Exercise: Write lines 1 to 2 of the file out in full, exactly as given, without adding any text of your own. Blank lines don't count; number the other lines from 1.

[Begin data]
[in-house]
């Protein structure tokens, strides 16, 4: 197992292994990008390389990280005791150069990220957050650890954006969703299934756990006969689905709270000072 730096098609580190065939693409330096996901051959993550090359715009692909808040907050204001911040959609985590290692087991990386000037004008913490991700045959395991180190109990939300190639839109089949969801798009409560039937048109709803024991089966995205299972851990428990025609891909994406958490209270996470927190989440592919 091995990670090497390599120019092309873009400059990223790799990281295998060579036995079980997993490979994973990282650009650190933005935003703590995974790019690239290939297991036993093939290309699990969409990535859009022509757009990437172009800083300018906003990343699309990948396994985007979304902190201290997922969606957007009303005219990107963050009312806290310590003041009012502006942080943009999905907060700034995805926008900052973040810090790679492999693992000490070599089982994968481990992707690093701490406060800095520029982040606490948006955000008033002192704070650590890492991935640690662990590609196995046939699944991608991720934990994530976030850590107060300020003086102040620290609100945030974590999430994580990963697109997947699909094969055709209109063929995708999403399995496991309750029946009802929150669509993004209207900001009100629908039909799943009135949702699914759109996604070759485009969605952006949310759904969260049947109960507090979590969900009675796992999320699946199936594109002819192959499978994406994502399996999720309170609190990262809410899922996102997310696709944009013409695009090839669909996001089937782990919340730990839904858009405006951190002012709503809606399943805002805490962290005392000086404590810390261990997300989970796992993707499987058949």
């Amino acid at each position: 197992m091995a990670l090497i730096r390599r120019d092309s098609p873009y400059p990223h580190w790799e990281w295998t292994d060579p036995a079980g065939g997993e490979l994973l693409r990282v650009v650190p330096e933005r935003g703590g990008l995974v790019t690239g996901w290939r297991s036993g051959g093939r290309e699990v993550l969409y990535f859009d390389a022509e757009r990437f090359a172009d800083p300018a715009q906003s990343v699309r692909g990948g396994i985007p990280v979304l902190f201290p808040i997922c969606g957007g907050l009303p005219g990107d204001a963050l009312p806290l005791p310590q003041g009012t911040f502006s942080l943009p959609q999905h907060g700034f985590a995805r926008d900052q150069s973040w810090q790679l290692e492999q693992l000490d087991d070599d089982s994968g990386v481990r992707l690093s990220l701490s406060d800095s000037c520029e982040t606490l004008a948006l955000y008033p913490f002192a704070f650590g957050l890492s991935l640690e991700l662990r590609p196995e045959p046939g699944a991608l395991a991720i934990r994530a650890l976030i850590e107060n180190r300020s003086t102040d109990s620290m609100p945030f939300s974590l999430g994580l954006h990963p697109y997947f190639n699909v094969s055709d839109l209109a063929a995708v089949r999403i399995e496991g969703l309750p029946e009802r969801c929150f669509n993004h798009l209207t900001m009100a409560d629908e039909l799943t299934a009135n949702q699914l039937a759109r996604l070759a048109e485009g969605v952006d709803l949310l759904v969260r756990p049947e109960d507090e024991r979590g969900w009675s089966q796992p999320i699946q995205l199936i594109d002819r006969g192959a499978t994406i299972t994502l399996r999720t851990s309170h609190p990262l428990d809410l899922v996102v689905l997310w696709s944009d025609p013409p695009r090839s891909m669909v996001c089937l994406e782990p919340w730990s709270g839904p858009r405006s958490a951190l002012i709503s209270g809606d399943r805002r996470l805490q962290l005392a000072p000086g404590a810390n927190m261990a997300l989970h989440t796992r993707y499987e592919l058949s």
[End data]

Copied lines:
[in-house]
């Protein structure tokens, strides 16, 4: 197992292994990008390389990280005791150069990220957050650890954006969703299934756990006969689905709270000072 730096098609580190065939693409330096996901051959993550090359715009692909808040907050204001911040959609985590290692087991990386000037004008913490991700045959395991180190109990939300190639839109089949969801798009409560039937048109709803024991089966995205299972851990428990025609891909994406958490209270996470927190989440592919 091995990670090497390599120019092309873009400059990223790799990281295998060579036995079980997993490979994973990282650009650190933005935003703590995974790019690239290939297991036993093939290309699990969409990535859009022509757009990437172009800083300018906003990343699309990948396994985007979304902190201290997922969606957007009303005219990107963050009312806290310590003041009012502006942080943009999905907060700034995805926008900052973040810090790679492999693992000490070599089982994968481990992707690093701490406060800095520029982040606490948006955000008033002192704070650590890492991935640690662990590609196995046939699944991608991720934990994530976030850590107060300020003086102040620290609100945030974590999430994580990963697109997947699909094969055709209109063929995708999403399995496991309750029946009802929150669509993004209207900001009100629908039909799943009135949702699914759109996604070759485009969605952006949310759904969260049947109960507090979590969900009675796992999320699946199936594109002819192959499978994406994502399996999720309170609190990262809410899922996102997310696709944009013409695009090839669909996001089937782990919340730990839904858009405006951190002012709503809606399943805002805490962290005392000086404590810390261990997300989970796992993707499987058949």